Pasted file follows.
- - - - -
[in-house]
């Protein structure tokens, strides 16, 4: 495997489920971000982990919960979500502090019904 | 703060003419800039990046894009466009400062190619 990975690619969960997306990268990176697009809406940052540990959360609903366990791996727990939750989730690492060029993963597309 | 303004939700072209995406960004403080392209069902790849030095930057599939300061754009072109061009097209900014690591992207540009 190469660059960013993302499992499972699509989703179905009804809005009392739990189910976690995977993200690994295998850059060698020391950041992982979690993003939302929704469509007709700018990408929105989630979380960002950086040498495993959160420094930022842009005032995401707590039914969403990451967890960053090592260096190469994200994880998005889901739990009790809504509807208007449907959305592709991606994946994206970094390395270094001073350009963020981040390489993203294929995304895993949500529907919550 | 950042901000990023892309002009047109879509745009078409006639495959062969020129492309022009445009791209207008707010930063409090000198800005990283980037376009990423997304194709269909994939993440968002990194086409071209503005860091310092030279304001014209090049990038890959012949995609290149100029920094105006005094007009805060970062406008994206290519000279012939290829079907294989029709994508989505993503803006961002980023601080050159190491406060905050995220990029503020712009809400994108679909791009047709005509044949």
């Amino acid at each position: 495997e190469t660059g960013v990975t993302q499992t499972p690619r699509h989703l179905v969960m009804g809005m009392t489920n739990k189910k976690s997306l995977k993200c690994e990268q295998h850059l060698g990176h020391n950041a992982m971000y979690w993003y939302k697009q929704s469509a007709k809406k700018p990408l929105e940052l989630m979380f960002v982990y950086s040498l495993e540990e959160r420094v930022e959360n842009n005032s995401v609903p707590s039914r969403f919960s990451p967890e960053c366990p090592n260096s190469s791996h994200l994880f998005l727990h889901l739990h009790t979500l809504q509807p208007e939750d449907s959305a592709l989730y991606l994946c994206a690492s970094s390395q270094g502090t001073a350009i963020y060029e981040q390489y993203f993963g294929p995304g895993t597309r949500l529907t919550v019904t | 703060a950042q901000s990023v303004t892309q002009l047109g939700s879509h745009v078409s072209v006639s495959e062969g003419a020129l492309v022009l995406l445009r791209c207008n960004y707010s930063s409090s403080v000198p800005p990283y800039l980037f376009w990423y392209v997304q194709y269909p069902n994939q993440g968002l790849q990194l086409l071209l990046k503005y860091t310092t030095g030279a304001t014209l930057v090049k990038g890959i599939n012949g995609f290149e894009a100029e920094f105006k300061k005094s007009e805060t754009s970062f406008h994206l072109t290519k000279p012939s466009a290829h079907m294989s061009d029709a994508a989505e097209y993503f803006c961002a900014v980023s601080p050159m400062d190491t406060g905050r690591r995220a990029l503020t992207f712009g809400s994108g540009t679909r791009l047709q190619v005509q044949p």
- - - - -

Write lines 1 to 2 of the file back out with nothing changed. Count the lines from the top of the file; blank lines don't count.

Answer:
[in-house]
């Protein structure tokens, strides 16, 4: 495997489920971000982990919960979500502090019904 | 703060003419800039990046894009466009400062190619 990975690619969960997306990268990176697009809406940052540990959360609903366990791996727990939750989730690492060029993963597309 | 303004939700072209995406960004403080392209069902790849030095930057599939300061754009072109061009097209900014690591992207540009 190469660059960013993302499992499972699509989703179905009804809005009392739990189910976690995977993200690994295998850059060698020391950041992982979690993003939302929704469509007709700018990408929105989630979380960002950086040498495993959160420094930022842009005032995401707590039914969403990451967890960053090592260096190469994200994880998005889901739990009790809504509807208007449907959305592709991606994946994206970094390395270094001073350009963020981040390489993203294929995304895993949500529907919550 | 950042901000990023892309002009047109879509745009078409006639495959062969020129492309022009445009791209207008707010930063409090000198800005990283980037376009990423997304194709269909994939993440968002990194086409071209503005860091310092030279304001014209090049990038890959012949995609290149100029920094105006005094007009805060970062406008994206290519000279012939290829079907294989029709994508989505993503803006961002980023601080050159190491406060905050995220990029503020712009809400994108679909791009047709005509044949």